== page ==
Probe into Nayeem’s crimes painfully slow
- Of 166 cases, charge-sheets filed in only five
Hyderabad: The pressure on the culprits who were wheeling and dealing with notorious gangster Nayeemuddin (Nayeem) is getting petered out as the Special Investigating Team (SIT) is taking a lot of time to complete its probe and file charge-sheets.
There are 166 cases related to the mafia don. The SIT officials were not able to come to conclusion in these cases which are mostly based on the complaints received from the victims of the slain gangster. Those who are questioned have approached courts for anticipatory bail. The SIT officials have been lenient towards the accused giving the latter full advantage of the lapses in investigation.
The laidback attitude of the investigating agency has been causing mental agony to the victims. Delay in interrogation and filing of charge-sheets is giving leeway to the accused to approach the courts and obtain anticipatory bail. The victims are afraid that some of Nayeem’s followers who are still at large might harm them for complaining to the police. Nayeem was killed more than three months ago in an exchange of fire with the police near Shadnagar in Mahaboobnagar district.
Chintala Venkateswara Reddy, TRS leader from Bhongir of newly created Yadadri district, had secured anticipatory bail in a criminal case registered against him. Another accused in the same case, a municipal counselor, too secured an anticipatory bail. 101 persons were arrested in the 166 cases related to Nayeem and his gang. But Venkateswara Reddy, a ruling party leader, was not arrested for reasons not known. Neti Vidyasagar Rao, the deputy chairperson of TS Legislative Council, was neither arrested nor questioned. His name appeared in the First Information Report (FIR) relating to extortion of Rs 50 lakh by Nayeem gang.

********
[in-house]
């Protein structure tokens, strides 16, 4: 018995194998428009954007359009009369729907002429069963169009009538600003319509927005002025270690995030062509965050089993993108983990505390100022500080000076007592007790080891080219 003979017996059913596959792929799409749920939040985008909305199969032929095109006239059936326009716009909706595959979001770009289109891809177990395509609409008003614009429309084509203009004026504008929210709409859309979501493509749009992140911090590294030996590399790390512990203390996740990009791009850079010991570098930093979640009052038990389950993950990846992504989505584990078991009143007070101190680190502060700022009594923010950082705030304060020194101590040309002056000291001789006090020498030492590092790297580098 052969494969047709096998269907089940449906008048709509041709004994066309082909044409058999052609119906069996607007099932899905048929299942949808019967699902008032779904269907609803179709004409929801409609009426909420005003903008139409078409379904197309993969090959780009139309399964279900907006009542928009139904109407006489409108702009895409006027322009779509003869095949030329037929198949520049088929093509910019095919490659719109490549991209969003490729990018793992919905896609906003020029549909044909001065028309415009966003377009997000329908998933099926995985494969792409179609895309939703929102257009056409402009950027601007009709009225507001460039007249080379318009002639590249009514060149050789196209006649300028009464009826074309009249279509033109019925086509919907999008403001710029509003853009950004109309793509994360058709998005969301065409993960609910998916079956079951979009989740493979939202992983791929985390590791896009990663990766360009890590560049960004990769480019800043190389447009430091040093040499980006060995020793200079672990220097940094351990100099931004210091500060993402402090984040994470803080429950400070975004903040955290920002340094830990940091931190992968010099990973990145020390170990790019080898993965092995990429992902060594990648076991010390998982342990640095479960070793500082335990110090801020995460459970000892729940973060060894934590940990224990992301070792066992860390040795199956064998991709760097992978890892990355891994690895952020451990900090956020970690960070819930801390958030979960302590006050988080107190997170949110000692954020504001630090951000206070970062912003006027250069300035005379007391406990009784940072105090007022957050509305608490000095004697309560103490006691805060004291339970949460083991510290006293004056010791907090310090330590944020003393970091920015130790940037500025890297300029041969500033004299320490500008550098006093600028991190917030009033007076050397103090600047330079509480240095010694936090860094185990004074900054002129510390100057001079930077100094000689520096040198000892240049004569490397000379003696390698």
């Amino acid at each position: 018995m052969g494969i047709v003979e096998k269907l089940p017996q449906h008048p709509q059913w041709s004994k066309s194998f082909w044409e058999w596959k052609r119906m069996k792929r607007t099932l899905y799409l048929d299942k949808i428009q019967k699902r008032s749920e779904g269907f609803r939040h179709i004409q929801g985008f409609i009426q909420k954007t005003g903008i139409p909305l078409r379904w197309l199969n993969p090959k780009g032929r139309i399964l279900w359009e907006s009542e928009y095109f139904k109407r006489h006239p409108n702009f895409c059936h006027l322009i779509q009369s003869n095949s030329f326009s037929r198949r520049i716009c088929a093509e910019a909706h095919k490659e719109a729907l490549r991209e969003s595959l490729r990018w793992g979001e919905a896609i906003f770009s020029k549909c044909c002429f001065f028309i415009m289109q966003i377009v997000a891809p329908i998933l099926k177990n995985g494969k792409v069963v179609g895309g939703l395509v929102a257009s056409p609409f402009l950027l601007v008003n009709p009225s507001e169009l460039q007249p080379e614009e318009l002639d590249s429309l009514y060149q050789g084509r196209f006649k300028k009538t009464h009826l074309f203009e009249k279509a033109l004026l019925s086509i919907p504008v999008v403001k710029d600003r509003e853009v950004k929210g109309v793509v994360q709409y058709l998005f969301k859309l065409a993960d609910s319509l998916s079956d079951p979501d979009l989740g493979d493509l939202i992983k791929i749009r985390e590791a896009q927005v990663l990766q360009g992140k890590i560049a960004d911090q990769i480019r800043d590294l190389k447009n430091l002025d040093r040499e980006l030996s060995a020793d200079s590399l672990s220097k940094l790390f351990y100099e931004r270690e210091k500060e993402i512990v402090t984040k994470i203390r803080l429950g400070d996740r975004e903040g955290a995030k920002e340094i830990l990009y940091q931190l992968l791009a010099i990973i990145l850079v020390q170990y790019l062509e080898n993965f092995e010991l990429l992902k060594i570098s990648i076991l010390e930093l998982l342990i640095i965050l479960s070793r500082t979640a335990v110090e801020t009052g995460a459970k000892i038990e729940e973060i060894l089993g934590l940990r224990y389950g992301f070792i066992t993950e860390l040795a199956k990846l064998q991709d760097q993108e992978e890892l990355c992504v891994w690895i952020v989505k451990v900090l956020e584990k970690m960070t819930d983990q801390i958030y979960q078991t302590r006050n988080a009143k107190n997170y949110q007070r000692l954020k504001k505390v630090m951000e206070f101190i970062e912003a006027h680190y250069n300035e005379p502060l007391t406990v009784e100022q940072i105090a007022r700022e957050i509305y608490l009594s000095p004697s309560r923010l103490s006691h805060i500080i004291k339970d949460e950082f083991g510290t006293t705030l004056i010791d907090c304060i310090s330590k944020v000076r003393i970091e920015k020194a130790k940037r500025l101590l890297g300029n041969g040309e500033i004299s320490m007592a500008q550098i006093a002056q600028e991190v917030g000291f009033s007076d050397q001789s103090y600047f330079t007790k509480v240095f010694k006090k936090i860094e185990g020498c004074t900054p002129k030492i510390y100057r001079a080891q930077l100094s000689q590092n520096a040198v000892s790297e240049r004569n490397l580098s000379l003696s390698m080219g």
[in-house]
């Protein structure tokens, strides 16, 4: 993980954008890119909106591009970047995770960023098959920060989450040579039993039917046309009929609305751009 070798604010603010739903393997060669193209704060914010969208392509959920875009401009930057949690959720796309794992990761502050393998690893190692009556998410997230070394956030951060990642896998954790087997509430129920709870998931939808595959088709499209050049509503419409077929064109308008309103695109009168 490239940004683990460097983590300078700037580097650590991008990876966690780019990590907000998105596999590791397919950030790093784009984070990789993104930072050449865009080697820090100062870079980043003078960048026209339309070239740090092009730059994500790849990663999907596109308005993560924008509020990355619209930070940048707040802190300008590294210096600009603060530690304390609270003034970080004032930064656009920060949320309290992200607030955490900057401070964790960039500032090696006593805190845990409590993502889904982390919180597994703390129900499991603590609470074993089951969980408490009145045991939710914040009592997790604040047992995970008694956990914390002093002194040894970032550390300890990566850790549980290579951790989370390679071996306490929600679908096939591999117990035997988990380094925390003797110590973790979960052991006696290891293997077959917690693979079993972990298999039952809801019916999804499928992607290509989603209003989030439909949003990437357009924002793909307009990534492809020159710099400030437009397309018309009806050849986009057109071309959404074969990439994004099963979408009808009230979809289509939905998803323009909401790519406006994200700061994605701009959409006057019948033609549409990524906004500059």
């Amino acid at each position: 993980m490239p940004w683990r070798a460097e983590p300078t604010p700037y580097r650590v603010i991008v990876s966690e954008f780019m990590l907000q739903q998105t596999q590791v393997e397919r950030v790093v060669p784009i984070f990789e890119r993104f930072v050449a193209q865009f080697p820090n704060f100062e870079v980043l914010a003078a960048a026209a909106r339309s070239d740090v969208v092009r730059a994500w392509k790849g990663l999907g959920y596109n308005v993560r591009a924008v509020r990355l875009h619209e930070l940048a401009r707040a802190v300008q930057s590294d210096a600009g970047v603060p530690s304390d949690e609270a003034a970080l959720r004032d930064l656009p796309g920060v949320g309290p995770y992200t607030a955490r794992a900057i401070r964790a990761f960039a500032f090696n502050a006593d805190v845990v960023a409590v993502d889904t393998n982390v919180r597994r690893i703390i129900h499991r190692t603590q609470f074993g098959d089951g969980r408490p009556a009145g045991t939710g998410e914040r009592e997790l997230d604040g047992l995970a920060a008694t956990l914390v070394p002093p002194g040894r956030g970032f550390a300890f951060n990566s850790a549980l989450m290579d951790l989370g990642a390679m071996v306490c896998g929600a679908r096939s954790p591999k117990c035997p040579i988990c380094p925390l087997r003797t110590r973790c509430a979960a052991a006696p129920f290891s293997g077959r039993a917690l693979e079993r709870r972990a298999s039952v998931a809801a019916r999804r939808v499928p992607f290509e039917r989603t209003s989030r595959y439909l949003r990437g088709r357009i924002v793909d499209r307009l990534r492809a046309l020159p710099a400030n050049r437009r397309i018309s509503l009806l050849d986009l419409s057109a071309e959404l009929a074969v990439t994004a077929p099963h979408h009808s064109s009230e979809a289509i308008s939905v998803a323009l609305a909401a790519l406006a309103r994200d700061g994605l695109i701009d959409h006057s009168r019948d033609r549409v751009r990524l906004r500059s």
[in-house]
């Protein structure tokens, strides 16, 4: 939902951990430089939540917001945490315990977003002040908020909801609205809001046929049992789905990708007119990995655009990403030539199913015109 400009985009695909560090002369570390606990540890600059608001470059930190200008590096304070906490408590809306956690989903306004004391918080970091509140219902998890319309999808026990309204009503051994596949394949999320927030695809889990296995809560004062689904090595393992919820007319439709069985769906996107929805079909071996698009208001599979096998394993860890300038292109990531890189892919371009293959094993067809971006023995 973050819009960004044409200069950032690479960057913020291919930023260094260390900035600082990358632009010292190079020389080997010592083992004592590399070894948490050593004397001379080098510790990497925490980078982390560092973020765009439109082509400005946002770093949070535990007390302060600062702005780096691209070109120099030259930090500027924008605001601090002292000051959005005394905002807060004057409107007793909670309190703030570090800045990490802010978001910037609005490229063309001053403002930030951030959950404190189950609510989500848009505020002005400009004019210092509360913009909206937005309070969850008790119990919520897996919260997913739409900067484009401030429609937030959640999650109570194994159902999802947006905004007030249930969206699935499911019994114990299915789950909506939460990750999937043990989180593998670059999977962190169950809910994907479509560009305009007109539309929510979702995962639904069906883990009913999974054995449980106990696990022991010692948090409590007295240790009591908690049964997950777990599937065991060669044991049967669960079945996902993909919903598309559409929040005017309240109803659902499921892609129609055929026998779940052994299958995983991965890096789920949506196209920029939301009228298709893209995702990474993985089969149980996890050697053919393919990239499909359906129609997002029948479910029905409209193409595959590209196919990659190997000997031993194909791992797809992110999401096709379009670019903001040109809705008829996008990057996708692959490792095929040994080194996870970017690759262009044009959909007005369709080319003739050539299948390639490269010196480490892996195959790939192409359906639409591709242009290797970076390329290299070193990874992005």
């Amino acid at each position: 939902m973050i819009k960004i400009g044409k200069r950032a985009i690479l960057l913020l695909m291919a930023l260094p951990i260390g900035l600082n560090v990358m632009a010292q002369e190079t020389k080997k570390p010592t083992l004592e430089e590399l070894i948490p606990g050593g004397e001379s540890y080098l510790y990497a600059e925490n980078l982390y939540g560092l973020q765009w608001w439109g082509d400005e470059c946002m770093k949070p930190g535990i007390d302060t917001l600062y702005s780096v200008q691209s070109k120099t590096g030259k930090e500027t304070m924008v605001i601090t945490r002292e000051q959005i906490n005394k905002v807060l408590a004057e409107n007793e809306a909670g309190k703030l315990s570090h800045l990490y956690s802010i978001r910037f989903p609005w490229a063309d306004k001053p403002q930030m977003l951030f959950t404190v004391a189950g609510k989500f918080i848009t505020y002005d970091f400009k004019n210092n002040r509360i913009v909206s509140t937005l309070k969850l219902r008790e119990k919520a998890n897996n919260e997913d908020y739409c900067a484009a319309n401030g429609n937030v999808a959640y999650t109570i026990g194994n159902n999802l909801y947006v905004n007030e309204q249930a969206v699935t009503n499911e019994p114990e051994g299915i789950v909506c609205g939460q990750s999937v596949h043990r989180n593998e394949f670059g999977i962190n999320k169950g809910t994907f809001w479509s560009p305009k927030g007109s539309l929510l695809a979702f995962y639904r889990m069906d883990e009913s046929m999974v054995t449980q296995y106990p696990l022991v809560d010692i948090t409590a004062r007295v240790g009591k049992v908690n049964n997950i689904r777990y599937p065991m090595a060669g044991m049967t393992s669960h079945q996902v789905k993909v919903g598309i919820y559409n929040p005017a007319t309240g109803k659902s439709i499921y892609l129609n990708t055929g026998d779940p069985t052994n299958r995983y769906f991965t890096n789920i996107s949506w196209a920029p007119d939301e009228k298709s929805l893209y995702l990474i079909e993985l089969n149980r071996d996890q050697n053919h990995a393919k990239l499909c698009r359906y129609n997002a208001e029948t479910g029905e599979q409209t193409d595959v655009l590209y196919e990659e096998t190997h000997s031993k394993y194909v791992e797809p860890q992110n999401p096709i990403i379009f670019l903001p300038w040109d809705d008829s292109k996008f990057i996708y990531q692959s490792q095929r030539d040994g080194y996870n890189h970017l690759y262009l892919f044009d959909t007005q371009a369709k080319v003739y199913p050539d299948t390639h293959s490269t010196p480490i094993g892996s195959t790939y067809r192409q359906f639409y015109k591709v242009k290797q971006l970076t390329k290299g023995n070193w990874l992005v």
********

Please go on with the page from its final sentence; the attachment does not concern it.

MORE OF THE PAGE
Although names of prominent lawyers and leaders were mentioned in the FIRs regarding three criminal cases in Karimnagar, only two persons of low profile were arrested and the rest were not even questioned. Some of the accused have been approaching the High Court with a plea to quash the FIRs filed by the police. Searches conducted by the police in the dens of the don revealed a crime cobweb of mindboggling proportions. There was an unending queue of victims before the police stations with their tales of woes. Searches in Nayeem’s building at Narsingi and other parts of Telangana led to huge sums of cash, arms and documents. The gangster had a strange habit of noting down every criminal detail in his diary. The dairy led the investigators to the accused.
The TS government had appointed the SIT in the wake of the death of the gangster to investigate a number of criminal cases related to him. After a couple of weeks the head of the SIT was changed. All that the SIT did in three months was to file charge-sheet in just five cases. At this rate filing of charge-sheets in the rest of 161 cases would take years. There is nothing for the criminals to fear.